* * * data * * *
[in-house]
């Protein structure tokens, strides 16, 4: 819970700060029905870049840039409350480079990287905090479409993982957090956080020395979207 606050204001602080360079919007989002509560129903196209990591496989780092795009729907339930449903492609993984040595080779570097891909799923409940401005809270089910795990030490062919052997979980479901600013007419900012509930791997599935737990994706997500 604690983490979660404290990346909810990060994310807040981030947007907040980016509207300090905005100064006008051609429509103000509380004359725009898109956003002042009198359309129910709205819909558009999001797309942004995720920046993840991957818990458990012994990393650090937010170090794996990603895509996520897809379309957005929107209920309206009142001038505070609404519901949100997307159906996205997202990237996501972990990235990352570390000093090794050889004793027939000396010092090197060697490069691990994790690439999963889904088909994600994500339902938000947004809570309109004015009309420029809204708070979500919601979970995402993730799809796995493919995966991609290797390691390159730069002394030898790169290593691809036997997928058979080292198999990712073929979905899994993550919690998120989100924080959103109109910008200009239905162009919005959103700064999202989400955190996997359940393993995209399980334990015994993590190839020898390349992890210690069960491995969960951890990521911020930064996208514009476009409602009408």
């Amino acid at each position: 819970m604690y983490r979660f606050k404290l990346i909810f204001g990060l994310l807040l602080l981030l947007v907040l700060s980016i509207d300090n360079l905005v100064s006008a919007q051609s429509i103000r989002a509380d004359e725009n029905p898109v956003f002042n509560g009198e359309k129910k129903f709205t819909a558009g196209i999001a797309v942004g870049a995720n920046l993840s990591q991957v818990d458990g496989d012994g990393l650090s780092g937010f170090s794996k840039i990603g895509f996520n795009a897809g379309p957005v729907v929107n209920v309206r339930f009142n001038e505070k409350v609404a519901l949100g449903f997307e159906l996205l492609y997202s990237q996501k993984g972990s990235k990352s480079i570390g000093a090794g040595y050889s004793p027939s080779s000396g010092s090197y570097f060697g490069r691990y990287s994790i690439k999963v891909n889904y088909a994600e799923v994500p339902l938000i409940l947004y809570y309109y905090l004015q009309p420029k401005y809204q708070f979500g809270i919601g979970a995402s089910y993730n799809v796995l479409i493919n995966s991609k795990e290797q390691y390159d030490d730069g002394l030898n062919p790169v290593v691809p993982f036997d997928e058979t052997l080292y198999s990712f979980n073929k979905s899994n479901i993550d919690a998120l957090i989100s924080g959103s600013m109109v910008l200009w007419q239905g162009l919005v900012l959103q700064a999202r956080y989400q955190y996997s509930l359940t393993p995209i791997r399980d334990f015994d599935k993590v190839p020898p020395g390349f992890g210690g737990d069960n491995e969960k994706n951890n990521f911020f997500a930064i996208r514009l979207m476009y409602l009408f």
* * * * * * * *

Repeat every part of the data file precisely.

[in-house]
């Protein structure tokens, strides 16, 4: 819970700060029905870049840039409350480079990287905090479409993982957090956080020395979207 606050204001602080360079919007989002509560129903196209990591496989780092795009729907339930449903492609993984040595080779570097891909799923409940401005809270089910795990030490062919052997979980479901600013007419900012509930791997599935737990994706997500 604690983490979660404290990346909810990060994310807040981030947007907040980016509207300090905005100064006008051609429509103000509380004359725009898109956003002042009198359309129910709205819909558009999001797309942004995720920046993840991957818990458990012994990393650090937010170090794996990603895509996520897809379309957005929107209920309206009142001038505070609404519901949100997307159906996205997202990237996501972990990235990352570390000093090794050889004793027939000396010092090197060697490069691990994790690439999963889904088909994600994500339902938000947004809570309109004015009309420029809204708070979500919601979970995402993730799809796995493919995966991609290797390691390159730069002394030898790169290593691809036997997928058979080292198999990712073929979905899994993550919690998120989100924080959103109109910008200009239905162009919005959103700064999202989400955190996997359940393993995209399980334990015994993590190839020898390349992890210690069960491995969960951890990521911020930064996208514009476009409602009408």
């Amino acid at each position: 819970m604690y983490r979660f606050k404290l990346i909810f204001g990060l994310l807040l602080l981030l947007v907040l700060s980016i509207d300090n360079l905005v100064s006008a919007q051609s429509i103000r989002a509380d004359e725009n029905p898109v956003f002042n509560g009198e359309k129910k129903f709205t819909a558009g196209i999001a797309v942004g870049a995720n920046l993840s990591q991957v818990d458990g496989d012994g990393l650090s780092g937010f170090s794996k840039i990603g895509f996520n795009a897809g379309p957005v729907v929107n209920v309206r339930f009142n001038e505070k409350v609404a519901l949100g449903f997307e159906l996205l492609y997202s990237q996501k993984g972990s990235k990352s480079i570390g000093a090794g040595y050889s004793p027939s080779s000396g010092s090197y570097f060697g490069r691990y990287s994790i690439k999963v891909n889904y088909a994600e799923v994500p339902l938000i409940l947004y809570y309109y905090l004015q009309p420029k401005y809204q708070f979500g809270i919601g979970a995402s089910y993730n799809v796995l479409i493919n995966s991609k795990e290797q390691y390159d030490d730069g002394l030898n062919p790169v290593v691809p993982f036997d997928e058979t052997l080292y198999s990712f979980n073929k979905s899994n479901i993550d919690a998120l957090i989100s924080g959103s600013m109109v910008l200009w007419q239905g162009l919005v900012l959103q700064a999202r956080y989400q955190y996997s509930l359940t393993p995209i791997r399980d334990f015994d599935k993590v190839p020898p020395g390349f992890g210690g737990d069960n491995e969960k994706n951890n990521f911020f997500a930064i996208r514009l979207m476009y409602l009408f």